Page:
My favorite episode of “The Simpsons” is “Last Exit to Springfield.” That’s the one where Homer leads a strike on the nuclear power plant. During negotiations with Mr. Burns, Homer’s stupidity and buffoonery is mistaken for tactical brilliance and, ultimately, Homer wins back the dental plan and everything else for the union. The kicker quote from Burns: “Smithers’ I’m beginning to think that Homer Simpson was not the brilliant tactician I thought he was.”
Over the course of his career, Derek Jeter was likewise thought of as a brilliant tactician with respect to the media. He never revealed too much. Never caused or stoked controversy. I’m sure he was referred to as a “master” in this regard many times.
But what if — and it’s just an “if” — he wasn’t some zen master of media relations? What if, in reality, he was just . . . painfully dull?
We can never know what Jeter was truly like as a 25-year-old superstar, but based on his responses to his first ever mailbag over at The Player’s Tribune, he seems . . . something less than riveting:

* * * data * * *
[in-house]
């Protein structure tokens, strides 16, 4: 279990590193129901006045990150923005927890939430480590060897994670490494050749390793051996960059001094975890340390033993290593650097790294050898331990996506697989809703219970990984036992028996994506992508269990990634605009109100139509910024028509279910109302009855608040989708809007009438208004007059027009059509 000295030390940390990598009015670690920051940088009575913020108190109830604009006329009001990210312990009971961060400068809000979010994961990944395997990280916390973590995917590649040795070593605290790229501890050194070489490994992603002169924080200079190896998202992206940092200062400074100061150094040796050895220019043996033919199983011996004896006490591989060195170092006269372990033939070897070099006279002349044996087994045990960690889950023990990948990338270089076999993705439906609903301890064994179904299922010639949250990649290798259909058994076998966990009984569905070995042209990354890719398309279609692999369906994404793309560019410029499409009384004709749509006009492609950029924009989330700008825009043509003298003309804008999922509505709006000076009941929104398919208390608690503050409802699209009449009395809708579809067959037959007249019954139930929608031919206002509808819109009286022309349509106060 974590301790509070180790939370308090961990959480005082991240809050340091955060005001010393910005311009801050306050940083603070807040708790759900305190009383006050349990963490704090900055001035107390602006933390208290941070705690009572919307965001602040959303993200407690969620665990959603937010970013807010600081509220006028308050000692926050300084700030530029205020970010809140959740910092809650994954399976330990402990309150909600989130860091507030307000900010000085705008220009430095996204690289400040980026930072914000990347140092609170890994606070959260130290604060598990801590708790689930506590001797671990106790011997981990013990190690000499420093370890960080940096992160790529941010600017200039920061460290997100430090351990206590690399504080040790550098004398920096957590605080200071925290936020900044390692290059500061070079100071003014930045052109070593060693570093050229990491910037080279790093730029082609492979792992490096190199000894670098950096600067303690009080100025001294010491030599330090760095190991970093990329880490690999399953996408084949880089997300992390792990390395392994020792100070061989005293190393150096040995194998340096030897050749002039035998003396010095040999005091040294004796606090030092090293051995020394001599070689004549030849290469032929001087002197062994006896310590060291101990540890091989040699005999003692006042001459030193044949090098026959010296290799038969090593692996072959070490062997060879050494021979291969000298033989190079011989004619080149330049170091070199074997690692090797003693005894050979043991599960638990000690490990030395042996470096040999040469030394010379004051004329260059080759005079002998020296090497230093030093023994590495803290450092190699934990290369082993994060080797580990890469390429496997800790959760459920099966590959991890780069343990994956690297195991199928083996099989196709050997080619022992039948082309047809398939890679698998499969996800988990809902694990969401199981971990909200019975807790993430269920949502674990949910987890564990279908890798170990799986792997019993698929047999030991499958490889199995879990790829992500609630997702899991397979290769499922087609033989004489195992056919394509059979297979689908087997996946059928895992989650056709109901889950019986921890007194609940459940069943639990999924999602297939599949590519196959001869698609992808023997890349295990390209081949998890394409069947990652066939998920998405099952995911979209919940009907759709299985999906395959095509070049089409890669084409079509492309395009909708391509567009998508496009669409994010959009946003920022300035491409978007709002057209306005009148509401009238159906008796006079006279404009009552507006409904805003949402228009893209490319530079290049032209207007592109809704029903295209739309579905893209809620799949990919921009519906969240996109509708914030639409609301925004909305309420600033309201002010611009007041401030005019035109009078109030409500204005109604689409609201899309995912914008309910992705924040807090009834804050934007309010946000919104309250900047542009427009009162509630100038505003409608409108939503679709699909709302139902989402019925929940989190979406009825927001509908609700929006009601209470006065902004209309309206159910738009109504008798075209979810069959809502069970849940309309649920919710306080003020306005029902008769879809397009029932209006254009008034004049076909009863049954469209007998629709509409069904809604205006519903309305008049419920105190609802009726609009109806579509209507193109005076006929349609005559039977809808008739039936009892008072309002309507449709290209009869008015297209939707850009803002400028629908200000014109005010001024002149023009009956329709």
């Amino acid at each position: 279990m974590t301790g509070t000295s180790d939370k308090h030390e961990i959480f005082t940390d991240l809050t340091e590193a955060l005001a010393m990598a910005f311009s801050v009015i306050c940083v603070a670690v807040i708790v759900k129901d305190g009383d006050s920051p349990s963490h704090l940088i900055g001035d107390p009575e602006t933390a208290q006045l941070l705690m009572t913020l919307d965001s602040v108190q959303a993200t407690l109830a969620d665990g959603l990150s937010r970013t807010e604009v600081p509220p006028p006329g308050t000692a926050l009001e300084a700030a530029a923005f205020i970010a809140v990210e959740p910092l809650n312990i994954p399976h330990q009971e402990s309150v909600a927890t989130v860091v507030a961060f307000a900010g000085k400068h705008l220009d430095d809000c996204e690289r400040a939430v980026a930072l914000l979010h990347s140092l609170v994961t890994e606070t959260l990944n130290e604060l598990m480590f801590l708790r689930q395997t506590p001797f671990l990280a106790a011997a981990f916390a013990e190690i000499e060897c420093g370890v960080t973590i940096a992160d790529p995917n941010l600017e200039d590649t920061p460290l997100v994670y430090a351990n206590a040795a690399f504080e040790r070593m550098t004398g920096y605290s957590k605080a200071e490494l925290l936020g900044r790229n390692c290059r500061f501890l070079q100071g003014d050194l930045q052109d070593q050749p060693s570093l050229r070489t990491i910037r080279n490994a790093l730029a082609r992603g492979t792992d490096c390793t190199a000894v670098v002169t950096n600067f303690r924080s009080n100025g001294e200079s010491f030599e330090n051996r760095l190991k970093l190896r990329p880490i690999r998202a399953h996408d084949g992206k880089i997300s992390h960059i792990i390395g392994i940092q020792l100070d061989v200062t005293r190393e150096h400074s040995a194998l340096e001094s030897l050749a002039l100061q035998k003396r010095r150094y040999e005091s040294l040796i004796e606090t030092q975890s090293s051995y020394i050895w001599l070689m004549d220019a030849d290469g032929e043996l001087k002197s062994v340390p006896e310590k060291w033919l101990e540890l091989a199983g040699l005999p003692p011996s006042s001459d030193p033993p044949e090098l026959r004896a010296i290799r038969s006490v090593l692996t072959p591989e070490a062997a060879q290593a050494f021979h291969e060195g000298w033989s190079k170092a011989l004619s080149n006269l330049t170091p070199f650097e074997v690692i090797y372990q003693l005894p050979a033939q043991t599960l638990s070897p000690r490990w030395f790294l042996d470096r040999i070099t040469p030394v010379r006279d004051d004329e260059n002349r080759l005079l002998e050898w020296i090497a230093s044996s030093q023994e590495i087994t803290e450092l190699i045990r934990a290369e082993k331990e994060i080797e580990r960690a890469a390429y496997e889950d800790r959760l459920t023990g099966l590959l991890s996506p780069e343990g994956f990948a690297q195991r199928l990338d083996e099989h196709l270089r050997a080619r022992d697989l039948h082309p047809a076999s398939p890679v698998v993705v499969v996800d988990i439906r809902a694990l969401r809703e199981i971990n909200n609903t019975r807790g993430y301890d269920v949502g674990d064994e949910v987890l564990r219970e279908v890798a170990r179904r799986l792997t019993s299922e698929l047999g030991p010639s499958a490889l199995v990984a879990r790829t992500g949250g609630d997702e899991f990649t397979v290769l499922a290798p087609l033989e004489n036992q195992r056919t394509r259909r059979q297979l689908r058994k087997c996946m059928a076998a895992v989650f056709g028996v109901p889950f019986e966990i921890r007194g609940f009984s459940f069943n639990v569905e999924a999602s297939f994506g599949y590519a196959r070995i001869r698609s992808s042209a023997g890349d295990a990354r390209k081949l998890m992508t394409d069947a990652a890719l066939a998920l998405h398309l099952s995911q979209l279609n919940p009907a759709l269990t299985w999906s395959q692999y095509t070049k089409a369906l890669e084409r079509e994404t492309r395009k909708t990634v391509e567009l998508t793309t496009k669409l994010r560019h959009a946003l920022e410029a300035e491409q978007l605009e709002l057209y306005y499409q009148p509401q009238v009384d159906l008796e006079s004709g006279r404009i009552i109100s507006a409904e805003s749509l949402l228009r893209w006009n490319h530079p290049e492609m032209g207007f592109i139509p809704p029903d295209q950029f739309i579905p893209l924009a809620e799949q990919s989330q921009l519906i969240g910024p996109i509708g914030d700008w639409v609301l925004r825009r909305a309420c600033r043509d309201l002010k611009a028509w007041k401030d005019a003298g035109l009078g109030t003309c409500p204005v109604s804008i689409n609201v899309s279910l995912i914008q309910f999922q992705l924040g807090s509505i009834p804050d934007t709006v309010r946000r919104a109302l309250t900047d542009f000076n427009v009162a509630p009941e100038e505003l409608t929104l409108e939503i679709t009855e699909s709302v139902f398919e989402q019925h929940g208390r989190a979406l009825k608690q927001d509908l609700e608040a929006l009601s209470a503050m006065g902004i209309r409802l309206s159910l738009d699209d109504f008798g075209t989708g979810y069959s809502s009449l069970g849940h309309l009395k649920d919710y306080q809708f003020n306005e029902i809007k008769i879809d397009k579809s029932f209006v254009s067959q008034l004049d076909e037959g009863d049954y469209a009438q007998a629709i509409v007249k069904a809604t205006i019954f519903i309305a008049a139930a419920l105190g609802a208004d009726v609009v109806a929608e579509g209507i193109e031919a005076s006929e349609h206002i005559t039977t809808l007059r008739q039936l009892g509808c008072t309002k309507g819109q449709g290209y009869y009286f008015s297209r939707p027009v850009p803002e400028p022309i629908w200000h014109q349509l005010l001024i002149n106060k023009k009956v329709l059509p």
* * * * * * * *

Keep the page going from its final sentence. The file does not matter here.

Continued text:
Favorite breakfast cereal? -Victor, Albany, NY
Frosted Flakes, next question.
What are your thoughts on the Meek Mill/Drake beef? -Gabriel, Houston
I have no thoughts on it.
If you were stranded on a desert island, what three things are you taking with you? -Michelle, Toronto
Food. Water. And … a boat. Get me off that island.
Some questions and answers are somewhat more interesting. And I give him major, major Internet credit for his answer to the last question. But overall, Smithers, I’m beginning to think that Derek Jeter was not the enigmatic and charismatic figure we thought he was.